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How do I Become a City Auditor?

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  • Written By: Ken Black
  • Edited By: Andrew Jones
  • Last Modified Date: 27 November 2016
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Those who want to become a city auditor need to have a very strong background in finance, preferably public finance, as well as accounting principles. Most of the time, cities will follow guidelines and standards put forth by the Government Accounting Standards Board, so familiarity with those standards is preferred. It is also important for an individual looking to become a city auditor to understand how the position is handled in his or her community.

The city auditor position, like many other forms of city personnel in administrative functions, may be appointed or elected. The choice between appointing and electing is often a matter of state law, though in some places, local voters may also have a say in how the position is handled. Like many other city elected positions, the ultimate goal of anyone wanting to become a city auditor, and remain in that position, is to please the voters. Though the job of city auditor is not truly a partisan political position, the party he or she is affiliated with could play a role in the election, especially if one party is in a stronger position in a particular year.

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Many universities, and some colleges, will offer degrees in public finance, and public administration. One of these will be required for those who want to become a city auditor, especially if the position is an appointed one. In some cases, certain minimum qualifications may need to be met to become a city auditor even if the position is an elected one. Like other elected offices, there are always some kind of minimum qualifications, be they usually relate to age or education.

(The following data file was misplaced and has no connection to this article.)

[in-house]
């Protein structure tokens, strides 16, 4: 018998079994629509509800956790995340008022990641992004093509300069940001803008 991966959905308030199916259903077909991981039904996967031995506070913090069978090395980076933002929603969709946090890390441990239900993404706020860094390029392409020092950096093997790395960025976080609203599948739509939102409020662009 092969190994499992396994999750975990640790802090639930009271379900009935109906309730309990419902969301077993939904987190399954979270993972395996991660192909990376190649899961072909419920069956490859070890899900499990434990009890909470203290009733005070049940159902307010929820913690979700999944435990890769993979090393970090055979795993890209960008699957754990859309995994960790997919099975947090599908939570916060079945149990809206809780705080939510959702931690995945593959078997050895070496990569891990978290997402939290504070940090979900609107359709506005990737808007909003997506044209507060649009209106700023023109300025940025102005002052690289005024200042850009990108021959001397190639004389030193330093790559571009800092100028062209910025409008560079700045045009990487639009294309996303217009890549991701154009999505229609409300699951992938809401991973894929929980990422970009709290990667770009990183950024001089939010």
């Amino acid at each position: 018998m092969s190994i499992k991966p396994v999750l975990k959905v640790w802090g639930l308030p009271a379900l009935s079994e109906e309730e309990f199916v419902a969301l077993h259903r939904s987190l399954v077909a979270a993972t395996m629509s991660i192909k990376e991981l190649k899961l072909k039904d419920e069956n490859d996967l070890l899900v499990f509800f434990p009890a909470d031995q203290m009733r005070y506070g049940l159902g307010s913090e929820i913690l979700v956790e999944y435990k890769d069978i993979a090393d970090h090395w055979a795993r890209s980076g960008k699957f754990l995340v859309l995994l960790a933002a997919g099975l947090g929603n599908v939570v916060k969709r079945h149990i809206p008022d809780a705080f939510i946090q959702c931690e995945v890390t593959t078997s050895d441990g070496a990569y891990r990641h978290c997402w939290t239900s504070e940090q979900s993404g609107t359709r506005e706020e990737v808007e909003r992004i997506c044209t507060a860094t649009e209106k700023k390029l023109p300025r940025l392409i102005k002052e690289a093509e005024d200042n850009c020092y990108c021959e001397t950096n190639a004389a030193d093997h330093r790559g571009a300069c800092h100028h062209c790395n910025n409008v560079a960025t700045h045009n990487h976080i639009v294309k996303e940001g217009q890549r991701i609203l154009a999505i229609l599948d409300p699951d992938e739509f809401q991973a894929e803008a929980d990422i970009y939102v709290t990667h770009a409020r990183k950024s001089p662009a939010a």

Those who want to become a city auditor in a medium to large-sized town may need to get an advanced degree. A Master's is always a good idea, and represents the minimum qualifications for some cities. Usually, those who only have a Bachelor's degree may be able to find a job in smaller cities, which are those with populations of less than 15,000. Once a few years of experience is gained, that may serve as a substitute for the Master's Degree requirement in larger cities.

Often, those who want to become a city auditor will also be able to find a job in a support position. There may be jobs as assistant auditors or in the city's accounting department that are immediately available. From there, it should be possible for individuals to work their way up, as long as the quality of work remains consistently high.

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